What is Actinic Keratosis?
Actinic keratosis (AK) is prevalent among adults. Roughly 58 million people in the United States have one or more AKs. AK may take years to develop. It forms on the sun-exposed areas of the face, lips, ears, scalp, and neck.
AKs tend to be feel rough and appear as scaly patches. The lesions can look pink, red, white, tan, or flesh-toned. Some AKs are raised and have a horn shape or bump. They can be tiny or an inch in diameter.
The main cause of AK is long-term exposure to ultraviolet radiation from the sun or tanning equipment. UV rays can damage keratinocytes, which are the outer layer skin cells that provide texture.
Who is at Risk?
While anyone can develop AK, some people may have a higher risk if they:
- Have naturally red or blonde hair
- Are over the age of 40
- Have fair skin
- Have a weakened immune system
AKs are a concern because they are precancerous. Between 5% and 10% of them can turn into a form of skin cancer, which includes squamous cell carcinoma. Other effects of AKs include bleeding and a burning sensation. The lesions may cause itchiness and pain.
Fortunately, there are various ways you can manage AKs. Some topical treatments you can get are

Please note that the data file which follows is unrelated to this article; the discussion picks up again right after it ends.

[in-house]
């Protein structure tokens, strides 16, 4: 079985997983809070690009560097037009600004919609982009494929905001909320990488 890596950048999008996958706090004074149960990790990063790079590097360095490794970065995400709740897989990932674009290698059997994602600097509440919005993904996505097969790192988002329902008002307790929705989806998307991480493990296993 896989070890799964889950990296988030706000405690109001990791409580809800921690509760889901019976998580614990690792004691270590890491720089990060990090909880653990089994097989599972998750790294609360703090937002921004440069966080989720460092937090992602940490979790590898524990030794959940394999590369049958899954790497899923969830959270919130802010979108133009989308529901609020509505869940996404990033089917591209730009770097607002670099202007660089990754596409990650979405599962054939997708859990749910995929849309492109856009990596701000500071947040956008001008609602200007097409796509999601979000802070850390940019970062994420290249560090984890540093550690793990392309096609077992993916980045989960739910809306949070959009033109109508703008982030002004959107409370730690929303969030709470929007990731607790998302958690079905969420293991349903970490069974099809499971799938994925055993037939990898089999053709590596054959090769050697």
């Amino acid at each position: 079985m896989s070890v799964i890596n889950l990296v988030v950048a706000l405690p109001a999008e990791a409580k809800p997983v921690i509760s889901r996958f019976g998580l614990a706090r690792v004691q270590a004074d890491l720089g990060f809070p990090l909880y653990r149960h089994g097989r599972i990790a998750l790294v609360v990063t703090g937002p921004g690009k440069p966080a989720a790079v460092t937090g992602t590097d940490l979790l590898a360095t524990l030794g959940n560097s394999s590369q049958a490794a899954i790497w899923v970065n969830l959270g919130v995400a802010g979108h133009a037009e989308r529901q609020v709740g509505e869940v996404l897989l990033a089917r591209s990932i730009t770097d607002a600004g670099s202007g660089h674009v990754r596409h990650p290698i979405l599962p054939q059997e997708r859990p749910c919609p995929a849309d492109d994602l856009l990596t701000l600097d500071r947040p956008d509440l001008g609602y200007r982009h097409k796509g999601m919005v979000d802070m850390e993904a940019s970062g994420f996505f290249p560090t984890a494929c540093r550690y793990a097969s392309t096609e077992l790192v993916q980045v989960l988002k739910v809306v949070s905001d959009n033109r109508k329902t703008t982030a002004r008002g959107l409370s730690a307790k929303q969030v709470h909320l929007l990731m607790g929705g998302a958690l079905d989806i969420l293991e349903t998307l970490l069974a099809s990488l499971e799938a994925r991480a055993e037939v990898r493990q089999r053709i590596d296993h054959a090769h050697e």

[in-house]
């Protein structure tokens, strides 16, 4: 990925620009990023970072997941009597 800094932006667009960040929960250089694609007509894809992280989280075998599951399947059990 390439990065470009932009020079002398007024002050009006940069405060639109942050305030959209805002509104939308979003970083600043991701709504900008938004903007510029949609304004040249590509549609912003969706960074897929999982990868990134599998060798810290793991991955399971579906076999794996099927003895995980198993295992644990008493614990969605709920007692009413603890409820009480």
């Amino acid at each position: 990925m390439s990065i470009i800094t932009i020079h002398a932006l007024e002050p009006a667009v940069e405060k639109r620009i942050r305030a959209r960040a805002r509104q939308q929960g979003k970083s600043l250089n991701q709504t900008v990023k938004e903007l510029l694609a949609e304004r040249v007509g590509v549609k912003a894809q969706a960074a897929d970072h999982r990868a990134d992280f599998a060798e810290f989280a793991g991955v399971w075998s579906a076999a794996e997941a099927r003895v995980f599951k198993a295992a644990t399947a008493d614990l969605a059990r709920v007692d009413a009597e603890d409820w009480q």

- Diclofenac gel
One surgical option is cryosurgery. Your physician will apply liquid nitrogen to freeze and remove the damaged tissue. You also can get laser surgery to eliminate the AK lesion.
If you have numerous AKs on the face and scalp, photodynamic therapy can help eliminate lesions. The process involves applying a light-sensitizing topical agent followed by the use of blue or red light.
Recently, the FDA approved the new tirbanibulin 1% ointment for AK treatment. Also called Klisyri, it works as a microtubule inhibitor. The ointment should be applied directly to the treatment area once a day for five days.
Klisyri has proven to be an effective treatment. Two studies surveyed over 700 adults for over 50 days. 44-54% of patients reported a complete clearance of lesions.
As of right now, only adults are recommended to use Klisyri. More studies will be needed to determine if it is safe for those under 18 or expecting a child.
For more information about actinic keratosis, contact me today.